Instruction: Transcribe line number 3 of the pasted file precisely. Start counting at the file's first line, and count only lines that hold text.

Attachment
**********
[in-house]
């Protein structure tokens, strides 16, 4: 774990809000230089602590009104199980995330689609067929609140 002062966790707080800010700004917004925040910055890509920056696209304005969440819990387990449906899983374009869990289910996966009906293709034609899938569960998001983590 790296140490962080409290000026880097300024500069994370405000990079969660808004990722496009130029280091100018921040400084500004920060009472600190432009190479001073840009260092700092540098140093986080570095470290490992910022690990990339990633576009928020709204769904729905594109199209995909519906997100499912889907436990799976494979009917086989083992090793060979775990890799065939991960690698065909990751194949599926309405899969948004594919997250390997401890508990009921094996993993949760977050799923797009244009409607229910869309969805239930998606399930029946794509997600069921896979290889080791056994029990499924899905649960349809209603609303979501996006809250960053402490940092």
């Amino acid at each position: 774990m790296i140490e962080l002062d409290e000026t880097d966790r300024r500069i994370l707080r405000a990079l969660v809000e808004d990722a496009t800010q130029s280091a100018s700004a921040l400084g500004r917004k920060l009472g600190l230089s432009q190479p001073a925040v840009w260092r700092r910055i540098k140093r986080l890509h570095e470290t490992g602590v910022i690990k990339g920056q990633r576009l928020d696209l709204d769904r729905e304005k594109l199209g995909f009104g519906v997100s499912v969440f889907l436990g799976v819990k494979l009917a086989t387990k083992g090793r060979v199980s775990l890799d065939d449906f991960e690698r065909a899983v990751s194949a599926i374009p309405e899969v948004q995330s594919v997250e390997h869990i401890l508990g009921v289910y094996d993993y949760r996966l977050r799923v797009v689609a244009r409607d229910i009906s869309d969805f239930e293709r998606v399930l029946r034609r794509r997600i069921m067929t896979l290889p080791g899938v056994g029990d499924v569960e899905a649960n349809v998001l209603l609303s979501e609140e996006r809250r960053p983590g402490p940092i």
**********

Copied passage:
């Amino acid at each position: 774990m790296i140490e962080l002062d409290e000026t880097d966790r300024r500069i994370l707080r405000a990079l969660v809000e808004d990722a496009t800010q130029s280091a100018s700004a921040l400084g500004r917004k920060l009472g600190l230089s432009q190479p001073a925040v840009w260092r700092r910055i540098k140093r986080l890509h570095e470290t490992g602590v910022i690990k990339g920056q990633r576009l928020d696209l709204d769904r729905e304005k594109l199209g995909f009104g519906v997100s499912v969440f889907l436990g799976v819990k494979l009917a086989t387990k083992g090793r060979v199980s775990l890799d065939d449906f991960e690698r065909a899983v990751s194949a599926i374009p309405e899969v948004q995330s594919v997250e390997h869990i401890l508990g009921v289910y094996d993993y949760r996966l977050r799923v797009v689609a244009r409607d229910i009906s869309d969805f239930e293709r998606v399930l029946r034609r794509r997600i069921m067929t896979l290889p080791g899938v056994g029990d499924v569960e899905a649960n349809v998001l209603l609303s979501e609140e996006r809250r960053p983590g402490p940092i």